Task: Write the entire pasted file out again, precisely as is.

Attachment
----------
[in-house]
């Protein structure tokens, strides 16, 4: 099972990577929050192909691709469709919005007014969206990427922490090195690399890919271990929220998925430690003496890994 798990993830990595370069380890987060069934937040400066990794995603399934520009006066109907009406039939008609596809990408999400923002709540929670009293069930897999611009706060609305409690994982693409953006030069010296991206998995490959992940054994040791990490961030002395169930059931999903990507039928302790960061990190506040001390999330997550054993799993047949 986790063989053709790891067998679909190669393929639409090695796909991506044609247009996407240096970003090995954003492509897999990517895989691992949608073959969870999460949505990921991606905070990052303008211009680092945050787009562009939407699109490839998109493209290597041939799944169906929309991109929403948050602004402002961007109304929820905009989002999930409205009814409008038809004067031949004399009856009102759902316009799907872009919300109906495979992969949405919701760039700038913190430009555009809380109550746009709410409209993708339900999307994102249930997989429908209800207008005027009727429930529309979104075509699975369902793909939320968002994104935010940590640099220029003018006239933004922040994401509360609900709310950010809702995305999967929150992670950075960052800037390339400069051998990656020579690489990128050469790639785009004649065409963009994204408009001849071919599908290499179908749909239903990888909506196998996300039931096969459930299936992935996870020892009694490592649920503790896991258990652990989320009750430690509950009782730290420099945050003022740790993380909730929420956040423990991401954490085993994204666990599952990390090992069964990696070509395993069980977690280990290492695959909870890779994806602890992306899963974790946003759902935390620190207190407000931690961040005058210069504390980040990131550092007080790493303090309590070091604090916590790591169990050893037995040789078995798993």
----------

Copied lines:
[in-house]
């Protein structure tokens, strides 16, 4: 099972990577929050192909691709469709919005007014969206990427922490090195690399890919271990929220998925430690003496890994 798990993830990595370069380890987060069934937040400066990794995603399934520009006066109907009406039939008609596809990408999400923002709540929670009293069930897999611009706060609305409690994982693409953006030069010296991206998995490959992940054994040791990490961030002395169930059931999903990507039928302790960061990190506040001390999330997550054993799993047949 986790063989053709790891067998679909190669393929639409090695796909991506044609247009996407240096970003090995954003492509897999990517895989691992949608073959969870999460949505990921991606905070990052303008211009680092945050787009562009939407699109490839998109493209290597041939799944169906929309991109929403948050602004402002961007109304929820905009989002999930409205009814409008038809004067031949004399009856009102759902316009799907872009919300109906495979992969949405919701760039700038913190430009555009809380109550746009709410409209993708339900999307994102249930997989429908209800207008005027009727429930529309979104075509699975369902793909939320968002994104935010940590640099220029003018006239933004922040994401509360609900709310950010809702995305999967929150992670950075960052800037390339400069051998990656020579690489990128050469790639785009004649065409963009994204408009001849071919599908290499179908749909239903990888909506196998996300039931096969459930299936992935996870020892009694490592649920503790896991258990652990989320009750430690509950009782730290420099945050003022740790993380909730929420956040423990991401954490085993994204666990599952990390090992069964990696070509395993069980977690280990290492695959909870890779994806602890992306899963974790946003759902935390620190207190407000931690961040005058210069504390980040990131550092007080790493303090309590070091604090916590790591169990050893037995040789078995798993």